“Is Elvis a Mormon?”
That was the screaming headline on Maureen Dowd’s column in Sunday’s New York Times. Apparently, MoDo is the first to discover a secret, controversial practice of Mitt Romney’s church. It seems these Mormons perform proxy baptisms on behalf of dead people! Isn’t that bonkers?
Yes. So bonkers that it has been a prominent part of the national political discussion since Mitt ran the first time, four years ago. So bonkers that Bill Maher recently unbaptized Ann Romney’s father and Stephen Colbert circumcised a hot dog to transform all dead Mormons into Jews. So bonkers that the proxy baptism of holocaust victims has been on the front pages of Dowd’s newspaper since it first came to light in 2002 – a decade ago.
At what point does this become old news?
I recently had a Facebook discussion lamenting the fact that Romney’s Mormonism will continue to come under fire throughout the general election, to which a liberal friend of mine responded that President Obama will never attack Mitt for his faith. I think that’s true. The reason it’s true is that he doesn’t need to. As long as Maureen Dowd can write a new column every couple of weeks about how weird the Mormons are and pretend it’s the first time anyone’s ever noticed, no elected official has to waste any time spouting anti-religious nastiness. They’ve got Dowd and Maher and Colbert and any number of wannabe pundits carrying all their water for them.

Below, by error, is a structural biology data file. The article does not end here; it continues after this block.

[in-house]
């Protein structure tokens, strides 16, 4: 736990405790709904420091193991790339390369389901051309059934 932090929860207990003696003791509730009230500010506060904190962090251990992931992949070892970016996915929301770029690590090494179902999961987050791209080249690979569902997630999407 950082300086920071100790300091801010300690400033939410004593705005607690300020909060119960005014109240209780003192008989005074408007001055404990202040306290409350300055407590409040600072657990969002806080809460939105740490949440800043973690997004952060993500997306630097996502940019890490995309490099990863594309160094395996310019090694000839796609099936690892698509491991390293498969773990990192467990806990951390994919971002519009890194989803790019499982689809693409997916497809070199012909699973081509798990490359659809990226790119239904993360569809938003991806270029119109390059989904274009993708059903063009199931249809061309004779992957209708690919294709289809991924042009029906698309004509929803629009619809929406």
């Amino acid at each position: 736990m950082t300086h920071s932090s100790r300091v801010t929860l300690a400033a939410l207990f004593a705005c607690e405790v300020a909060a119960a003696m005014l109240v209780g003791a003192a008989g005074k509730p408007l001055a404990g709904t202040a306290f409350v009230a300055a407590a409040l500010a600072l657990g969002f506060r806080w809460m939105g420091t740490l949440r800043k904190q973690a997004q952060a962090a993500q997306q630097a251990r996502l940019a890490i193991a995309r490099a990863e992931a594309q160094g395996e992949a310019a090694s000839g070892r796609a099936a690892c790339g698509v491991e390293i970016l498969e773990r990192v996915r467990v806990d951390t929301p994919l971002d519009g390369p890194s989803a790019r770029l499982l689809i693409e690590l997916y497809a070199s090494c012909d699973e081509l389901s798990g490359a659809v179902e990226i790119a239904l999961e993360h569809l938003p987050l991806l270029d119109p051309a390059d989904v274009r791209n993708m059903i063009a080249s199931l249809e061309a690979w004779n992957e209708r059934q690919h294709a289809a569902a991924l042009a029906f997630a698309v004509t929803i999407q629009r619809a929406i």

Is anyone else as tired of this as I am?
I’m not trying to reboot the discussion on whether or not the practice is offensive – I’ve wasted enough bandwidth on that subject already. I concede that that’s a legitimate discussion to have, if you really want to go there. What I find tiresome on this occasion is that Dowd et al raise the issue as if it’s the first time anyone’s noticed. She also deliberately distorts and sensationalizes the practice – the Mormons have forcibly converted Elvis, Gandhi, Marilyn Monrie, Charlie Chaplin, and Hitler! – while burying the exculpatory tidbit that the Mormons consider proxy baptisms to be invitations, not conscriptions, in the final paragraphs. These people aren’t Mormons, and they’re not recorded as such on the records of the church. If they want to become Mormons, they’re free to do so, but unless one of them comes back from the dead, we won’t know how it all turned out.
So the answer to MoDo’s snarky Elvis question in the headline is “no,” and she knows it, yet she’s not willing to offer that information up front, because it might sabotage her attempt to make Mitt look like a wack-a-doodle.
Proxy baptisms in the LDS Church have been around for over 150 years. So have Brigham Young’s racist statements, The Book of Mormon, 19th Century polygamy, and just about every other bone of contention people have with my faith that the news media seems to discover every five minutes. True, we haven’t had Mormons running for president in many of these election cycles, so none of these things have gotten the kind of national scrutiny they’re getting now. But how often are they allowed to repeat themselves and pretend they haven’t said all this before?
Just how many bites at the “Mormons-are-freaks” apple do they get?